The frequency and scope of harms was poorly reported in included RCTs. RCTs may not be adequately powered or have sufficient length of followup to identify rare or long-term adverse events. RCTs assess benefits and harms under ideal circumstances in homogenous populations and specific settings which may limit the applicability of harms reported to more wide-spread use in general clinical practice. [296] Intervention-related serious adverse events resulting in death, disability or requiring intensive medical intensive attention were not seen across included RCTs; no differences between interventions and comparators were identified for serious events. Most reported events were minor and transient and SOE was low or insufficient for most. In general, serious adverse events are considered very rare for the interventions evaluated in this report and likely depend on patient factors (e.g., comorbid conditions) and provider skill and qualifications as well as characteristics of the intervention and how it is delivered. [286, 297–302]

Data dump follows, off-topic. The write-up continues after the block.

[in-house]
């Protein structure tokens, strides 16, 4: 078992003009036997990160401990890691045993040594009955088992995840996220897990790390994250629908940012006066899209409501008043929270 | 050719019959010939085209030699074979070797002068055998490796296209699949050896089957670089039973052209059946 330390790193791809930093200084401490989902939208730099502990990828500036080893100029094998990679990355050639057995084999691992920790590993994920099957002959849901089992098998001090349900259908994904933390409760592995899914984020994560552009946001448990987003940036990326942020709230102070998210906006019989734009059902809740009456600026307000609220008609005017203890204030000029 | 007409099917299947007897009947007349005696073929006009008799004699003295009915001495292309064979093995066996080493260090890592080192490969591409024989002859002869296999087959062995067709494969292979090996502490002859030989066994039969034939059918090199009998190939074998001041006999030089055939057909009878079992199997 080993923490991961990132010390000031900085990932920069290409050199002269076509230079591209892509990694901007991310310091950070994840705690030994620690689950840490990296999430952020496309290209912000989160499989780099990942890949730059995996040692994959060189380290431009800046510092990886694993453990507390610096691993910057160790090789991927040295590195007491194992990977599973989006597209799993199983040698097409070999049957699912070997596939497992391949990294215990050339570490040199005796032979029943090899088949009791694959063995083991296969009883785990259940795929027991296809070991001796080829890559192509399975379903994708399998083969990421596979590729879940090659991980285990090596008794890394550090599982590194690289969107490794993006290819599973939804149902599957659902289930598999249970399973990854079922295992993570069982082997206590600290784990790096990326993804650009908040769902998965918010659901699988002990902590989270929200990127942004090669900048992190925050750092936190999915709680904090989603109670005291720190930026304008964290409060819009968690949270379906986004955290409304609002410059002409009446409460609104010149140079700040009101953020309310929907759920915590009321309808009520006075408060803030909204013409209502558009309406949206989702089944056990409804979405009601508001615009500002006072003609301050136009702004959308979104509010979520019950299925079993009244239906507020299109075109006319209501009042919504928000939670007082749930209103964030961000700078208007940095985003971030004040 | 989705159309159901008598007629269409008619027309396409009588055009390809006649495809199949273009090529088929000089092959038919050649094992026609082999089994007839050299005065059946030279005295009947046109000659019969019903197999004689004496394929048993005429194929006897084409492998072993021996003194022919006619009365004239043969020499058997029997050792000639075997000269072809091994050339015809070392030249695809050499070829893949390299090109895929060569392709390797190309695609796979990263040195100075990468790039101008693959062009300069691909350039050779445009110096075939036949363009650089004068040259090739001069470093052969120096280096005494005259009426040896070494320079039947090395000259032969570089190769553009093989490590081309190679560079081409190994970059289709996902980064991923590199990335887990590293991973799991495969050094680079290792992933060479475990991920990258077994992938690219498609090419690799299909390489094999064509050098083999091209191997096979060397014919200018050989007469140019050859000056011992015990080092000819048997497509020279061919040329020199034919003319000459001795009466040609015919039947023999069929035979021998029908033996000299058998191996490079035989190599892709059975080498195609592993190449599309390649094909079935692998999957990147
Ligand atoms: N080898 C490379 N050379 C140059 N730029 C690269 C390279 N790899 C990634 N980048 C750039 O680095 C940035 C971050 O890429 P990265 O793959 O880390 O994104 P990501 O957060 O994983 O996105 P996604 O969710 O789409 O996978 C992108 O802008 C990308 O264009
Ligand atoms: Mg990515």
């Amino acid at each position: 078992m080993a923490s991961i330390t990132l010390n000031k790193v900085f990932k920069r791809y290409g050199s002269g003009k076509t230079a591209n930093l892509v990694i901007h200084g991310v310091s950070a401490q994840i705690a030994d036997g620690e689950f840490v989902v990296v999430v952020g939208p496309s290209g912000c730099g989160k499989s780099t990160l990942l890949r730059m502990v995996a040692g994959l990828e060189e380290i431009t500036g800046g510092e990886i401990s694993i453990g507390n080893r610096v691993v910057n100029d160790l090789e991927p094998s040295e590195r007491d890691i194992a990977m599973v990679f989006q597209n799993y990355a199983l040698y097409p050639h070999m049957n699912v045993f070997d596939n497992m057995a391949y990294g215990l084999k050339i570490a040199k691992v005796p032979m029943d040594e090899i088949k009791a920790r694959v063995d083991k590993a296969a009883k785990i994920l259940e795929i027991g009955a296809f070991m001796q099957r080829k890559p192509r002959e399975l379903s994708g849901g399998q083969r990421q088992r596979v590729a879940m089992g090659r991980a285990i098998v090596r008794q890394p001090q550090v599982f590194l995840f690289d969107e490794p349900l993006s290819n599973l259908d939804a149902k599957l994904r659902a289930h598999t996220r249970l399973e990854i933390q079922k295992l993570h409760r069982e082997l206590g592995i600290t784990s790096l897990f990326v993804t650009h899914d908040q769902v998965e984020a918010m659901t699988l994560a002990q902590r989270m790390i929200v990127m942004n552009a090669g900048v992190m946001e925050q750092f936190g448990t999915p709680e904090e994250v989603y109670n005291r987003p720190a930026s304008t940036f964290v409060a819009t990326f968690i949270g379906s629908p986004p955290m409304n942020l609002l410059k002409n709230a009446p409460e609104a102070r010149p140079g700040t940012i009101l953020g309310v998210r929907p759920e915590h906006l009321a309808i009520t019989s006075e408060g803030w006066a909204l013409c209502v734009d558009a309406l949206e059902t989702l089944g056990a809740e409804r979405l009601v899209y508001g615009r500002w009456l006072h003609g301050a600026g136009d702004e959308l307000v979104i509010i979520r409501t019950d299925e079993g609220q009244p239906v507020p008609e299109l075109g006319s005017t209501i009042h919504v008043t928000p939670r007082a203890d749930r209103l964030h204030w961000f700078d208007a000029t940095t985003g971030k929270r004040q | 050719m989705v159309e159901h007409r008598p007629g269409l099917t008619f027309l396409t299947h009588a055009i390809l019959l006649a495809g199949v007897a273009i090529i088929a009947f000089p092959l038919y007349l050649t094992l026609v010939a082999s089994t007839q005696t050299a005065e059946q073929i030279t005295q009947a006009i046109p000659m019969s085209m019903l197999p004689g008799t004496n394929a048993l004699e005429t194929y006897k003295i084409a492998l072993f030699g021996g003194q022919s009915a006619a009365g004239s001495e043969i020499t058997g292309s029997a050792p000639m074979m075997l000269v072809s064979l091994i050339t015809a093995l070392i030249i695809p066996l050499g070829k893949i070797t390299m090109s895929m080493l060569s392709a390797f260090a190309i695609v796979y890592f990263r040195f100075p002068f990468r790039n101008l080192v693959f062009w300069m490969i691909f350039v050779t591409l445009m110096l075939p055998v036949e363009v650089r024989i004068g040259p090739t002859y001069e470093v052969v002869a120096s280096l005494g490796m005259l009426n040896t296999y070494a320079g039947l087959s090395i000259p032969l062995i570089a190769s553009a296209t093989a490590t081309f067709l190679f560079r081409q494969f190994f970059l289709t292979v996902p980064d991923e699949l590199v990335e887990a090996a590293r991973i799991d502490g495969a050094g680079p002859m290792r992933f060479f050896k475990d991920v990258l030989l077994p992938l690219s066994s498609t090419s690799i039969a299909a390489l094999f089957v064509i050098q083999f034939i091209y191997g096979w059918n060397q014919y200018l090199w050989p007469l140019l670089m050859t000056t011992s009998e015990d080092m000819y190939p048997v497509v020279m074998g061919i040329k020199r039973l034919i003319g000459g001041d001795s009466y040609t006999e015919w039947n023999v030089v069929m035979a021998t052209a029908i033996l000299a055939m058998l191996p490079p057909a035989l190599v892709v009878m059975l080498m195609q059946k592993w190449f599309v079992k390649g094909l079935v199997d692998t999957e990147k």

Exhaustive listing, evaluation of explicit linkage to an intervention and appraisal of evidence quality for adverse events reported in the general medical literature are beyond the scope of this review. Examples of serious adverse events reported in the medical literature for acupuncture include vascular injuries, cardiac tamponade, subarachnoid hemorrhage and infective endocarditis as described in case reports or case series. [302–304] For spinal manipulation (including the neck), systematic reviews primarily report increases in nonserious AEs and that serious AEs are extremely rare and may include additional disc herniation, cauda equine syndrome, vertebral artery dissection, cerebral vascular accident or vertebrobasilar accident and death; reported frequencies ranged from < 1 per 10,000 patients to < 1 per millions of manipulations. [298] For interventions involving physical activity (including any form of exercise, yoga, tai chi, etc.), nonserious injuries (e.g., musculoskeletal strains and pains) are most common and resolve. [297, 301] More serious events such as falls, fractures, fibrocartilaginous injuries, cardiovascular events and worsening of pre-existing conditions, peripheral neuropathy, stroke, transient headache, pneumothorax and rectus sheath hematoma, lumbar disc damage, have been reported in the medical literature. Risk for adverse events depends on factors such as type, intensity, and duration of activity, whether it is done under the supervision of a qualified individual versus being home-based or self-practice, underlying patient health and the presence of concomitant clinical morbidities (e.g., cardiovascular disease).